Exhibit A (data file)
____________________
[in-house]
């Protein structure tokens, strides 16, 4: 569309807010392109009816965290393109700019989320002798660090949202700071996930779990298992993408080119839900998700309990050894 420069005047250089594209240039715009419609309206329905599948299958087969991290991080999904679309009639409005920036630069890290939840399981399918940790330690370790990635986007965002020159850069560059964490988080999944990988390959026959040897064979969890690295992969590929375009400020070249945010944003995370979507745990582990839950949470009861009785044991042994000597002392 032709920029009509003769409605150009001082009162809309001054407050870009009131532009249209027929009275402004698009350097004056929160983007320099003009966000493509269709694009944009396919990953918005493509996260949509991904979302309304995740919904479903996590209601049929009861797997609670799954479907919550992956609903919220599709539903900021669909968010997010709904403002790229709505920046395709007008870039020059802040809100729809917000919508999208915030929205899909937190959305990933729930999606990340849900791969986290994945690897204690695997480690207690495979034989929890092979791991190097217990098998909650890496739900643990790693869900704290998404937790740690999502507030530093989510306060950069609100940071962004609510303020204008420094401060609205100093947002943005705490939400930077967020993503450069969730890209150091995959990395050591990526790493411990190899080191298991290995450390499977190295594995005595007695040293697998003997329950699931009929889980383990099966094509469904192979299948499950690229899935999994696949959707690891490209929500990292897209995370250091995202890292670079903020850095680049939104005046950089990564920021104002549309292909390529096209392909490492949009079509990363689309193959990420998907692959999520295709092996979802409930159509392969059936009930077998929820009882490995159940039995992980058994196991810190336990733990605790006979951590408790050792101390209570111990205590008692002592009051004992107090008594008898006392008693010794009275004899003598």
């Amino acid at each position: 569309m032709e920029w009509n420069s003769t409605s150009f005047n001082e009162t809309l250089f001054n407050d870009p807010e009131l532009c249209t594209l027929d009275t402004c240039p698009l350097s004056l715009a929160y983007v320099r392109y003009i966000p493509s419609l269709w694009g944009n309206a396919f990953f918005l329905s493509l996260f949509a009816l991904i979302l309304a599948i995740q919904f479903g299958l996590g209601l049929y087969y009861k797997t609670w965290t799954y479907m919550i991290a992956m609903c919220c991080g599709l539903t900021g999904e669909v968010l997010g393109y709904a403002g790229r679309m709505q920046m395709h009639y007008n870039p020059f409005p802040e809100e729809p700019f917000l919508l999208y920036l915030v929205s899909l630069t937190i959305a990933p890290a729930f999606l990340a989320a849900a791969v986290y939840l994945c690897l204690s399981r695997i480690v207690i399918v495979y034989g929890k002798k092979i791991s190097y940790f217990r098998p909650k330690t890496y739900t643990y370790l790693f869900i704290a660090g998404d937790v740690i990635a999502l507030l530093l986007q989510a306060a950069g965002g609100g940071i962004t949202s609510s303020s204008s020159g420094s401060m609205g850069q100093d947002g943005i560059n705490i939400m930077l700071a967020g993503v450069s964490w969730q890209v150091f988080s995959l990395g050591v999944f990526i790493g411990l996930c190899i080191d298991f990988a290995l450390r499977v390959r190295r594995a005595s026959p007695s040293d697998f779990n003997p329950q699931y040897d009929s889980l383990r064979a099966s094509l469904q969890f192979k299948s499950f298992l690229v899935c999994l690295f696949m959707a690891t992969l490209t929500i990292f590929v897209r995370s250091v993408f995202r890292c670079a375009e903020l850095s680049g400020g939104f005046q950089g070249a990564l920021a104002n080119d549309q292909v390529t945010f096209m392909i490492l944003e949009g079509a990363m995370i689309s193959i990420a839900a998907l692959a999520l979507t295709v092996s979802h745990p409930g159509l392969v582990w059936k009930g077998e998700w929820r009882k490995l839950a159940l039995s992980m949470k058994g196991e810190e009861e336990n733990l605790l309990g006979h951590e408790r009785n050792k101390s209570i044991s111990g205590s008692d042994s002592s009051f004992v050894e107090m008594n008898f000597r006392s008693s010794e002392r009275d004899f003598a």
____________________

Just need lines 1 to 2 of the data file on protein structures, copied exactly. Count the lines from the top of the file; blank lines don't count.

[in-house]
């Protein structure tokens, strides 16, 4: 569309807010392109009816965290393109700019989320002798660090949202700071996930779990298992993408080119839900998700309990050894 420069005047250089594209240039715009419609309206329905599948299958087969991290991080999904679309009639409005920036630069890290939840399981399918940790330690370790990635986007965002020159850069560059964490988080999944990988390959026959040897064979969890690295992969590929375009400020070249945010944003995370979507745990582990839950949470009861009785044991042994000597002392 032709920029009509003769409605150009001082009162809309001054407050870009009131532009249209027929009275402004698009350097004056929160983007320099003009966000493509269709694009944009396919990953918005493509996260949509991904979302309304995740919904479903996590209601049929009861797997609670799954479907919550992956609903919220599709539903900021669909968010997010709904403002790229709505920046395709007008870039020059802040809100729809917000919508999208915030929205899909937190959305990933729930999606990340849900791969986290994945690897204690695997480690207690495979034989929890092979791991190097217990098998909650890496739900643990790693869900704290998404937790740690999502507030530093989510306060950069609100940071962004609510303020204008420094401060609205100093947002943005705490939400930077967020993503450069969730890209150091995959990395050591990526790493411990190899080191298991290995450390499977190295594995005595007695040293697998003997329950699931009929889980383990099966094509469904192979299948499950690229899935999994696949959707690891490209929500990292897209995370250091995202890292670079903020850095680049939104005046950089990564920021104002549309292909390529096209392909490492949009079509990363689309193959990420998907692959999520295709092996979802409930159509392969059936009930077998929820009882490995159940039995992980058994196991810190336990733990605790006979951590408790050792101390209570111990205590008692002592009051004992107090008594008898006392008693010794009275004899003598």